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Don’t Be A Drag, Just Be A (PROUD Prom) Queen

“Two things. One, stay in school. And two is, find your community. You are surrounded by peers who may have felt as lonely as you at some point, share the same stories as you … but you are surrounded but nothing but love and people who cherish you for who you are, and keep that community with you as you travel through life. I love you all.” – Maddy Mokes, Santa Barbara Queen of Pride 2017

As we celebrate Pride Month, let’s not forget about the incredible humans and organizations that help create an inclusive and caring environment for all LGBTQ youth.

The Pacific Pride Foundation (PPF), for example, is a nonprofit organization that provides services and programs to 10,000 LGBTQ+ individuals in the Santa Barbara County. In April, the foundation hosted their fifth annual Youth Connect Conference and PROUD Prom.

“I (was) first introduced to PPF through the youth group … It was a group of teenagers who have experienced the same things that I had, with adults who had good advice for that … It was a community I had not experienced anywhere else,” said Athena, one of the youth attending the event.

Over 200 young people aged 12 to 17 from Central and South California attended the event, many of them LGBTQ+. Allied youth were also invited to attend, an important effort to teach young people how to be an ally and a friend. They took workshops to “learn about themselves, leadership, development, how to support themselves with mental health, and future career opportunities,” explained Colette Schrabam, executive director of PPF.

Thanks to the generous sponsorship of Deckers Brands, the event took place at their headquarters. The event was also supported by UGG, who provided decorations as well as gifted each student with a free pair of UGG slippers.  

“Everyone was comfy and cozy and welcomed,” Colette said with a smile.

The youth also had the opportunity to hear from Shadille Estepan from Born This Way Foundation, as well as keynote speaker Sina Grace, who writes and illustrates Marvel’s Iceman.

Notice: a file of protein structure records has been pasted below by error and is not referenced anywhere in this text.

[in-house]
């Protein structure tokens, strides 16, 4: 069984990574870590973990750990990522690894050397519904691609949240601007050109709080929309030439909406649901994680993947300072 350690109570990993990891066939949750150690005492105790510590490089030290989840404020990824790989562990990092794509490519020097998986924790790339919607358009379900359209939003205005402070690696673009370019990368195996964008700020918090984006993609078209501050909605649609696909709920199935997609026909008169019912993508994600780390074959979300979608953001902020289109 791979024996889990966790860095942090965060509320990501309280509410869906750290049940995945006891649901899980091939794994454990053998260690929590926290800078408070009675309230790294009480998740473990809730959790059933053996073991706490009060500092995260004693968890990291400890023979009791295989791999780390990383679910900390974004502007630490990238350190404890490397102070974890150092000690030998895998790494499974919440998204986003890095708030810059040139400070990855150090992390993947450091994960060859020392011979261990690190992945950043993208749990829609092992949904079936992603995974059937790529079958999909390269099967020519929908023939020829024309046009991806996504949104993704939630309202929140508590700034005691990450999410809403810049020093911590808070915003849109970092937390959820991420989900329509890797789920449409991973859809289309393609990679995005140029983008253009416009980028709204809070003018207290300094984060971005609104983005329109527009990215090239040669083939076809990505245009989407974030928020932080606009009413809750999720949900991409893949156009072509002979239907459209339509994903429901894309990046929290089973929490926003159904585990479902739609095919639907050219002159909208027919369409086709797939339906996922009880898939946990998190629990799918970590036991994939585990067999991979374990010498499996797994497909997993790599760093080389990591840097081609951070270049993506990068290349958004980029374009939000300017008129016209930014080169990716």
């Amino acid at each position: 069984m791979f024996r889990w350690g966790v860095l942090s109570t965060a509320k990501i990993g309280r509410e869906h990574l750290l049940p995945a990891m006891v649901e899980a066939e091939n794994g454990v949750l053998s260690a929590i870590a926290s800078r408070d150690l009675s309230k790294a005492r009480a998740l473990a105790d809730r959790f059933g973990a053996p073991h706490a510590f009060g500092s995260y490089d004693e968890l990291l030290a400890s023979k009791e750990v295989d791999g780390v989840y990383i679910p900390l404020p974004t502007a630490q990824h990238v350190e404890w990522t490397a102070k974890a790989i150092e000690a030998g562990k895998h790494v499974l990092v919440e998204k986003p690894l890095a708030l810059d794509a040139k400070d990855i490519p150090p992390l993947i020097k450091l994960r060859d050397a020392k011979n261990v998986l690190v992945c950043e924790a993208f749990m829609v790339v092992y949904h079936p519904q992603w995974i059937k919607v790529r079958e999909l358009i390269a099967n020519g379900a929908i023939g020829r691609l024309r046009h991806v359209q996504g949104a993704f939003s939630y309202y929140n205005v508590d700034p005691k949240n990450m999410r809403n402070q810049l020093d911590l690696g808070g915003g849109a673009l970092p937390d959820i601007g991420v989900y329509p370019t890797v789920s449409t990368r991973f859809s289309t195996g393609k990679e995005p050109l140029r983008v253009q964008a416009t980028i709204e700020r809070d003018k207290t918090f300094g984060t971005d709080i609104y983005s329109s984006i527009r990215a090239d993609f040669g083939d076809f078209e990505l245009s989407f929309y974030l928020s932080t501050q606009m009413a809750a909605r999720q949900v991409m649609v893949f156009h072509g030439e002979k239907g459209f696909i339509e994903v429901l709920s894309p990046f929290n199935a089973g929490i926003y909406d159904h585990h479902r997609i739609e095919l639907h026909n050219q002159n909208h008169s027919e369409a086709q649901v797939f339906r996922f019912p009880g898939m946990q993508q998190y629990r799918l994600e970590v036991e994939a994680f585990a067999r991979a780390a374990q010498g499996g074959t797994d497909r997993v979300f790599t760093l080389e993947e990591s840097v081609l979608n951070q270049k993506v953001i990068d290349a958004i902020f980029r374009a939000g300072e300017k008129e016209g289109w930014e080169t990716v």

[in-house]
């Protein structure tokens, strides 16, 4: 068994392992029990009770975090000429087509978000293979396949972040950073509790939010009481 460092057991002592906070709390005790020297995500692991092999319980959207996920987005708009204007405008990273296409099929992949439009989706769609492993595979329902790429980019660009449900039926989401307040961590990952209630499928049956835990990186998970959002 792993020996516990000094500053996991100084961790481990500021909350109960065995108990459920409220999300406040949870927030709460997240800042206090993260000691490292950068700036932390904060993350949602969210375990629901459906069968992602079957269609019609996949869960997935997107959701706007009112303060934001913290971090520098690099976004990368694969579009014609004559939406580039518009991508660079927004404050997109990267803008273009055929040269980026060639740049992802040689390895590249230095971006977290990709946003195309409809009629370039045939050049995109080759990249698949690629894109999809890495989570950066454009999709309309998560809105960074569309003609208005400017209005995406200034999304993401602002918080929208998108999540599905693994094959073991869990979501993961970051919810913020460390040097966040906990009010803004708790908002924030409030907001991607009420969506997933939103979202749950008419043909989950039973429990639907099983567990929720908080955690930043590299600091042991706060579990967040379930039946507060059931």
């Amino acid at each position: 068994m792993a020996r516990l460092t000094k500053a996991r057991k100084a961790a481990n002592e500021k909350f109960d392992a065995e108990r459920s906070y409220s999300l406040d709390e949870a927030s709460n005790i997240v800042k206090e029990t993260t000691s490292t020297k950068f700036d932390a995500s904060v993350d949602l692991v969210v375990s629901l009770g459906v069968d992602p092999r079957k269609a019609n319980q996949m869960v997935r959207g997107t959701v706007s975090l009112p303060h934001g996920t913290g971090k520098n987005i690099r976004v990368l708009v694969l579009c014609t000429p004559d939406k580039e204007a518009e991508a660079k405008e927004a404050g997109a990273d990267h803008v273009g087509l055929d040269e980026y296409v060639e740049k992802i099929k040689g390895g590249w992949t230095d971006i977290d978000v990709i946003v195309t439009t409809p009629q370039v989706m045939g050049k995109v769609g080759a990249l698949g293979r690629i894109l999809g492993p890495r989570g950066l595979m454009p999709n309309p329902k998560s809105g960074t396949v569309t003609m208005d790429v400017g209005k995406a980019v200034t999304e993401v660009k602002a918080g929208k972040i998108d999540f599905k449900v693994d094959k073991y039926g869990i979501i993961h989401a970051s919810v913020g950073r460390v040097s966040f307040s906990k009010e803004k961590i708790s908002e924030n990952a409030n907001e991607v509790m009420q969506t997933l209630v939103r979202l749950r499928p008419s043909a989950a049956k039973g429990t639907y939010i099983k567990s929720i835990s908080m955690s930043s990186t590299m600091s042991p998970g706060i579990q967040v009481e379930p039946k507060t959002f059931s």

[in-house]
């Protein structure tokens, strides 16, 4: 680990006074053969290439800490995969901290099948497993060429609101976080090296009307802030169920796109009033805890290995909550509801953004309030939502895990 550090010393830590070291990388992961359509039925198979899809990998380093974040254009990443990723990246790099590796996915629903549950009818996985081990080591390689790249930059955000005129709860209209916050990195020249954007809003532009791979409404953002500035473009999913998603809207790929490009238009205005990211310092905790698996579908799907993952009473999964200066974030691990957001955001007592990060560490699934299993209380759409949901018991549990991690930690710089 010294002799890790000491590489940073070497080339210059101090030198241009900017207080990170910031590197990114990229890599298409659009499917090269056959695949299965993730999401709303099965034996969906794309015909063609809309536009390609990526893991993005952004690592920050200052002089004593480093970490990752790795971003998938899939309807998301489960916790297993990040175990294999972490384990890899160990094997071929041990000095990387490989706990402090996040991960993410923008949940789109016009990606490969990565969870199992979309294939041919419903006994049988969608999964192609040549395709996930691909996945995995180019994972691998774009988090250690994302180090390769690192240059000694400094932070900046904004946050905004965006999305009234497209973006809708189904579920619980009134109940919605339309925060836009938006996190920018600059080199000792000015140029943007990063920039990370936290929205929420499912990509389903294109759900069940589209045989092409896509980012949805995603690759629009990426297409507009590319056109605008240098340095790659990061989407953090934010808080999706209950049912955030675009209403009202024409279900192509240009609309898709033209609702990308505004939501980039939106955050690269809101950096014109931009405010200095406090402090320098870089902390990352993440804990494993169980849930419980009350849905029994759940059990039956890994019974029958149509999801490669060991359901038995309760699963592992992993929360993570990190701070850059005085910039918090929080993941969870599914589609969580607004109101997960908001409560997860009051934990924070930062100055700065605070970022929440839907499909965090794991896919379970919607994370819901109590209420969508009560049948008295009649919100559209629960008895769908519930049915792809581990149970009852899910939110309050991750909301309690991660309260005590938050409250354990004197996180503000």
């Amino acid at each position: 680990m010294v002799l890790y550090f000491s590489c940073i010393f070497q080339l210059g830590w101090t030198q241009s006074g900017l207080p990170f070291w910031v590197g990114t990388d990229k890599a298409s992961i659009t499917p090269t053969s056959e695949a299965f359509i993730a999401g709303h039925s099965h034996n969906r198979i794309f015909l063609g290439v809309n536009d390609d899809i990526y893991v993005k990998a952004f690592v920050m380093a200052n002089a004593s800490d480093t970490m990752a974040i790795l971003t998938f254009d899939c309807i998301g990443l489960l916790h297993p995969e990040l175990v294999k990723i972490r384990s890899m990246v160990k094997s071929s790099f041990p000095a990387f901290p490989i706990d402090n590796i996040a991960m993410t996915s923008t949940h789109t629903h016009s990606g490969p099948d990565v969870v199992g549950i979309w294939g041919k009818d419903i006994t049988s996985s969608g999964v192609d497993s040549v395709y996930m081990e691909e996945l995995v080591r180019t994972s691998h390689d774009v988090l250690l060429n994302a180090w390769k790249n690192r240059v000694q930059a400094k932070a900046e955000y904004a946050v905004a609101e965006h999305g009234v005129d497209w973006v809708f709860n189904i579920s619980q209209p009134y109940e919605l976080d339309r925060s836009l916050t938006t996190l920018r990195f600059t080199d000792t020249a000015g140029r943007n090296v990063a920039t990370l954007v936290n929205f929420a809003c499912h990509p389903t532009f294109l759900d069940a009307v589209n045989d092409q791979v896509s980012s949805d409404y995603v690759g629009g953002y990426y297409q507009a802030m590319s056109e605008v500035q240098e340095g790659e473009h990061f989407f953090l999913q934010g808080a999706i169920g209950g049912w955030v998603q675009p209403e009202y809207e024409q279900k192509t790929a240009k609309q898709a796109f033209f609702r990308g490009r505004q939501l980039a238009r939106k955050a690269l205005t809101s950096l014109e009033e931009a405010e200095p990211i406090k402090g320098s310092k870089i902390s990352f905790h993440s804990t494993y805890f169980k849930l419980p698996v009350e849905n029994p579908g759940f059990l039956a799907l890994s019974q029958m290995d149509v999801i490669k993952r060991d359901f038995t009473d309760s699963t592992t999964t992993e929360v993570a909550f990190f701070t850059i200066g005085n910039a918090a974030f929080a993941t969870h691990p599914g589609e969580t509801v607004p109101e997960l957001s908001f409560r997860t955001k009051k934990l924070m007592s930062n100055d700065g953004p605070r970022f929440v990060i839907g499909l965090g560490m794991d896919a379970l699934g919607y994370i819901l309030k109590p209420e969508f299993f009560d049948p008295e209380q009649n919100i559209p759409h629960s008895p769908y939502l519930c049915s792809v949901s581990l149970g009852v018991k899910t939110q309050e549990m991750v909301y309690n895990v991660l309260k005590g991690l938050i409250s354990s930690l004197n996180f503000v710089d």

Sina explained the significance of Iceman to him and his readers.

“It is another person’s story,” he said. “That the only way he can be the best version of himself is if he loves himself.”

During the Q&A portion, a student asked Sina for a mental health phrase he uses to help himself. Sina replied that when he’s down or doesn’t believe in himself, he remembers this print his friend Hannah made for him that reads, “You are better than you think you are.” The facilitator, Patrick Lyra Lanier, then took this moment to ask everyone to say out loud those words, “I am better than I think I am.”

Sina later recounted what it was like to see the students affirm themselves, “(It) was cool, to see the kids say that. And there was one person in front of me that refused to do it until the third time and it was cool to watch that emotional reaction, to see them actually say it out loud and embrace that praise.”

The youth then danced the night away with 15-year-old DJ Young 1 playing empowering and upbeat songs such as Lady Gaga’s “Born This Way,” even crowd surfing at one point, and facilitating an open and welcoming environment by having the crowd chant “Be kind” and “Born this way!”

During the prom, PPF offered opportunities for youth to talk to someone from their Wellness Team if they felt anxious, depressed, or just needed a break from the social situation. There was also a variety of spaces designed for anyone who needed some quiet, as well as a wall of positive messages on post-it notes in the gender-inclusive bathrooms.

Dancing was momentarily paused for a fierce runway tutorial led by Santa Barbara’s 2017 Queen of Pride Maddy Mokes and Deja Re. The youth strutted, vogued, and posed on the runway to songs like RuPaul’s “Sissy That Walk” and “Call Me Mother.”

Maddy also had advice for the youth: “Two things. One, stay in school. And two is, find your community. You are surrounded by peers who may have felt as lonely as you at some point, share the same stories as you… but you are surrounded by nothing but love and people who cherish you for who you are, and keep that community with you as you travel through life.”

And that’s exactly what the PROUD prom did – create a community. The event connected the LGBTQ+ and allied youth with one another, helped them feel less alone, and provided the tools to be confident and love themselves.

As Stephen Coyne, senior manager of Deckers Brands, said, “It really was a day of empowerment, of becoming your best self, appreciating who you are and celebrating that.”

Happy Pride month! For more information on Pacific Pride Foundation, visit, or to find an LGBT Center near you, you can visit or


Elissa Lee

Elissa Lee, 24, spent her childhood in Austin, Texas, her adolescence in Taiwan, and her college years at UC Berkeley. She has founded initiatives around storytelling and mental health and arts education. Previously, she worked at Too Small to Fail, coordinating a national campaign to promote the importance of early brain and language development in children. Elissa currently resides in sunny LA, pursuing a degree in occupational therapy and researching chronic conditions in medically underserved populations. She is passionate about increasing access to healthcare systems and creating a kinder world through the written word.

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1 Response

  1. May, 2020

    […] remember driving out to the PROUD Prom in Santa Barbara with Ash Lopez, a fellow Reporter and someone I can now call one of my closest […]